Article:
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The games industry has changed; E3 needs to do the same if it is to remain relevant

Cover image for The games industry has changed; E3 needs to do the same if it is to remain relevant

Photo: Gemma Evans

Photo of Karol Severin
by Karol Severin

This year’s E3 has experienced mixed reviews, with the consensus largely being that some interesting announcements were made, but they no longer provide an all-encompassing view of what’s going on in the games industry and what to get excited about for the rest of the year.

What has changed?

Marketing cycles

Traditionally, games have been developed under a cloak of secrecy and silence, followed by a big splash announcement. Nowadays, developers are increasingly involving and opening up to the public during the development process. A good example of this is Valheim, whose CEO has been actively in touch with the community about the title since 2017 – more than two years before the launch of the game. Involving communities early in development has significant benefits, including having core audiences more invested in the success of the game, getting more and better feedback to implement before and right after the launch and building up gradual, organic buzz in the lead-up to the release. The marketing of a game thus becomes much more of a marathon than the sprint it once used to be.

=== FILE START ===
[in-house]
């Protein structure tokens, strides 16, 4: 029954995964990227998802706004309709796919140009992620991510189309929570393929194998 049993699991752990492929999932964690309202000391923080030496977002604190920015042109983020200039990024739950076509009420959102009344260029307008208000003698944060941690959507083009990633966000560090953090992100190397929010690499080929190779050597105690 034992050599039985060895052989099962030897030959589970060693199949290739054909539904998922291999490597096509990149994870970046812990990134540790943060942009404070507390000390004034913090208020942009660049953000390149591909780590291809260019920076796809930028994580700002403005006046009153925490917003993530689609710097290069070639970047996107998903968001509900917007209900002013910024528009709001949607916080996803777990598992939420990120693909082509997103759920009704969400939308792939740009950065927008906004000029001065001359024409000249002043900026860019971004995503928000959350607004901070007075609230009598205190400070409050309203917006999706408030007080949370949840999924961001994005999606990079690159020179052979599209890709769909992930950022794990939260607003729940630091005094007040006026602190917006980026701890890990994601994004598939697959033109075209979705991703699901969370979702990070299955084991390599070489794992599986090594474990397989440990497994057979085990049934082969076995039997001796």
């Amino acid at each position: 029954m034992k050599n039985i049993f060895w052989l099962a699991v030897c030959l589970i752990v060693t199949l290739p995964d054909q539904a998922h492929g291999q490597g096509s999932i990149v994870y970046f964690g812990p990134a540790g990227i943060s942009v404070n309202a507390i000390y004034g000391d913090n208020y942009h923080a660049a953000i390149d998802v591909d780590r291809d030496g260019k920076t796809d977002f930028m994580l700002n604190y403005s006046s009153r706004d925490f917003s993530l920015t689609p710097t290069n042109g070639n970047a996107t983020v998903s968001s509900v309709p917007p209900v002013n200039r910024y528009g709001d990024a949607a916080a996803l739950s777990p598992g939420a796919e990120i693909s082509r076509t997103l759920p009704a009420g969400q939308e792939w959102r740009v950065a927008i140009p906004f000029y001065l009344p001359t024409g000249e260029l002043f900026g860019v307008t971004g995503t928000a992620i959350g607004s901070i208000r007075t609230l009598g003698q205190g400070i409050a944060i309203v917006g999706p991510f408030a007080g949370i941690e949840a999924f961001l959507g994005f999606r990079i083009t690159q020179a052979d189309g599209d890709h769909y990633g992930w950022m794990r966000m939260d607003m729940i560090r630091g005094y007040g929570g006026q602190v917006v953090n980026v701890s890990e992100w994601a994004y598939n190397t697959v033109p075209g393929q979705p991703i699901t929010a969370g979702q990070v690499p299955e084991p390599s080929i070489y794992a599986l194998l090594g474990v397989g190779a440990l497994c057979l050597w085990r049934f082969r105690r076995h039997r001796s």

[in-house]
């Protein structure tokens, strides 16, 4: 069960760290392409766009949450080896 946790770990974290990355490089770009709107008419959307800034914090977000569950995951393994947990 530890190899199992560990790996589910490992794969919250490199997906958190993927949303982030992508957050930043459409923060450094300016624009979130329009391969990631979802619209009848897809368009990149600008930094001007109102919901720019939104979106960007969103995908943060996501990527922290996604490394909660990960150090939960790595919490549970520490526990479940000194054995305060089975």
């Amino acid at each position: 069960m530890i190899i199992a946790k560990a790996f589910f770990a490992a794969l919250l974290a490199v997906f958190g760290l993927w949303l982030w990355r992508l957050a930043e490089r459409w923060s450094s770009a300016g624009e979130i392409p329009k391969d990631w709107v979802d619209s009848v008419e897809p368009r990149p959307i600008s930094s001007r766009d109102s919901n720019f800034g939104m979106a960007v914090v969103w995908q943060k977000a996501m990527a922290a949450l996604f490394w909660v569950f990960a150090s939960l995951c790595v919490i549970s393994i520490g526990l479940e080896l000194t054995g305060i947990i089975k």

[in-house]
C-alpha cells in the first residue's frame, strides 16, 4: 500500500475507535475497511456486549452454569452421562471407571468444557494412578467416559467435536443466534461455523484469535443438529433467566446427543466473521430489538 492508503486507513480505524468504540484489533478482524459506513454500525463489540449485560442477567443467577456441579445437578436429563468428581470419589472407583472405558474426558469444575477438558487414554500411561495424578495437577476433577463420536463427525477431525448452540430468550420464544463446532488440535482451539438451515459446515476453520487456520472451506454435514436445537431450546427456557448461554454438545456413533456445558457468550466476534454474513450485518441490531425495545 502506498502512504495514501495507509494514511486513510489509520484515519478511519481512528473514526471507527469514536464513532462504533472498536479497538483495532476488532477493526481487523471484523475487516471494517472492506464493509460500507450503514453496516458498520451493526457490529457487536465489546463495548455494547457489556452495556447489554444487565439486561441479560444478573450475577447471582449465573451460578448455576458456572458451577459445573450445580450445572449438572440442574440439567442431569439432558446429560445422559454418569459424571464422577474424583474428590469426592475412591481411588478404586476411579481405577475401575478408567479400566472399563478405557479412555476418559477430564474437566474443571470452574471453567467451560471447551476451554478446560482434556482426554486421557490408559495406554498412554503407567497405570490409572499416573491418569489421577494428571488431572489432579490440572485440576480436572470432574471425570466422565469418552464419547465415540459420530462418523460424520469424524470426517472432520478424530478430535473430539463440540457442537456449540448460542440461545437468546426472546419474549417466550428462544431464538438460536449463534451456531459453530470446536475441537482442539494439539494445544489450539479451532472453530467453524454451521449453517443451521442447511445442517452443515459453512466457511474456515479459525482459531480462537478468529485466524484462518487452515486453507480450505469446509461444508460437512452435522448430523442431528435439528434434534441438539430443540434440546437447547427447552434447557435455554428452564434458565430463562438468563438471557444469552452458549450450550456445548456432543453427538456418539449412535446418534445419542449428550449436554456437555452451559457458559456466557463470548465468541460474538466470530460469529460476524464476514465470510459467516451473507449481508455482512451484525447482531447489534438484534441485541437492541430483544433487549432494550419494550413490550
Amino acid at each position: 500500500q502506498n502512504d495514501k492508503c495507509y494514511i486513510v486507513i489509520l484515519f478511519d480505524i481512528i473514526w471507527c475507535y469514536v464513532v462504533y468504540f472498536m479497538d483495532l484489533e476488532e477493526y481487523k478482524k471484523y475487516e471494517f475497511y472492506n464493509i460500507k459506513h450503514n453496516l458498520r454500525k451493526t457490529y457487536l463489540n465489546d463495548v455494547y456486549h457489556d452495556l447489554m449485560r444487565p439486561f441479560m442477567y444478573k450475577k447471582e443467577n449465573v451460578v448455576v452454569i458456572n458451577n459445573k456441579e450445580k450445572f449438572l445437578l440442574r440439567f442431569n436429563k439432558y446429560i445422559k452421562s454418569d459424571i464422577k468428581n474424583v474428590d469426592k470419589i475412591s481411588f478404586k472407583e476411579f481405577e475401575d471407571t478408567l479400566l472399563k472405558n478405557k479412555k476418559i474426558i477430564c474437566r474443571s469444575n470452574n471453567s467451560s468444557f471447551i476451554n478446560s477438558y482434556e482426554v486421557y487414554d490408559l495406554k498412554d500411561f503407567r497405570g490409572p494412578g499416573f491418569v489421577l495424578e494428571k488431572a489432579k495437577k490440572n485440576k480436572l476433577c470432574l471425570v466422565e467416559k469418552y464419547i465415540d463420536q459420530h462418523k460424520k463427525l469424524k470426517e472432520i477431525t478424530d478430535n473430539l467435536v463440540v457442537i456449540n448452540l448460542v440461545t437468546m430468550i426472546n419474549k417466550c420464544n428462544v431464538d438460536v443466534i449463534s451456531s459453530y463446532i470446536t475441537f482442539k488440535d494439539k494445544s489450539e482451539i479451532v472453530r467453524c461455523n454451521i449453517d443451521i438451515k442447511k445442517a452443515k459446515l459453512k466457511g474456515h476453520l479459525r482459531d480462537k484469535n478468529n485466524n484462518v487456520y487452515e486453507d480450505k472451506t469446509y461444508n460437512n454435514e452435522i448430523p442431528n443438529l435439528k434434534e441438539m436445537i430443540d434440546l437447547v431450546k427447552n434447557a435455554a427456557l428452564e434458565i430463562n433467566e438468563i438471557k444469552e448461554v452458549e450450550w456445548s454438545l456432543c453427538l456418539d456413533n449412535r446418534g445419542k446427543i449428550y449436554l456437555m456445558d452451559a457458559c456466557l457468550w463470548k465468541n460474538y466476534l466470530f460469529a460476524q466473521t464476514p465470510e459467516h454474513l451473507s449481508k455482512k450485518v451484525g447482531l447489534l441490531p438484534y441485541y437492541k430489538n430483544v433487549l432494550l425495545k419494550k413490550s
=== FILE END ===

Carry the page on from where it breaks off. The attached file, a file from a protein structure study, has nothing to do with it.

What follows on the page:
Business models

Whether it be individual titles or subscription services, games-related business models are gradually becoming less about individual unit sales and providing a certain amount of entertainment value before ‘finishing a game’. Instead, dynamics like growing in-game spending, increasing number of free-to-play multiplayer games and the rise of entertainment worlds have games business model priorities (and therefore marketing tactics) shifting towards building ongoing engagement and fandom, rather than simply chasing unit sales.

 

Companies no longer compete in one ‘entertainment world’

E3 used to be about showing consumers what’s going on in the ‘interactive entertainment world’. Nowadays however, games companies are striving to become their own entertainment worlds, each giving consumers experiences tailored to their lifestyles and preferences. Amid this dynamic, individual games announcements are gradually becoming less important for some of the largest companies, with focus shifting towards quantity and towards infrastructure, rights, and distribution-related improvements of ecosystems which they are looking to grow.

This gives increasing motivation to companies (particularly the larger and ecosystem strategy-driven ones) to have marketing events fully dedicated to their own worlds, rather than compete head-to-head against other worlds and risk having the attention of their audiences diluted in the process.

Gaming has changed; E3 needs to follow suit

The combination of games becoming less finite and more inclusive of the general public before official releases, as well as moving from title wars towards ecosystem wars, means that games companies will be putting gradually less emphasis on single big-splash game title announcements – particularly if those are meant to be pitted against their competitors at a public event.

Games once used to compete within an interactive entertainment world. E3 was there to pull and showcase these together. In an era where competition and consumer sentiment increasingly revolve around multiple entertainment worlds pitted against each other, E3 will have to zoom out a few thousand feet going forward, or alternatively come to terms with the fact that a conference which once used to encapsulate the ‘games world’ will now only cover a specific subset thereof.

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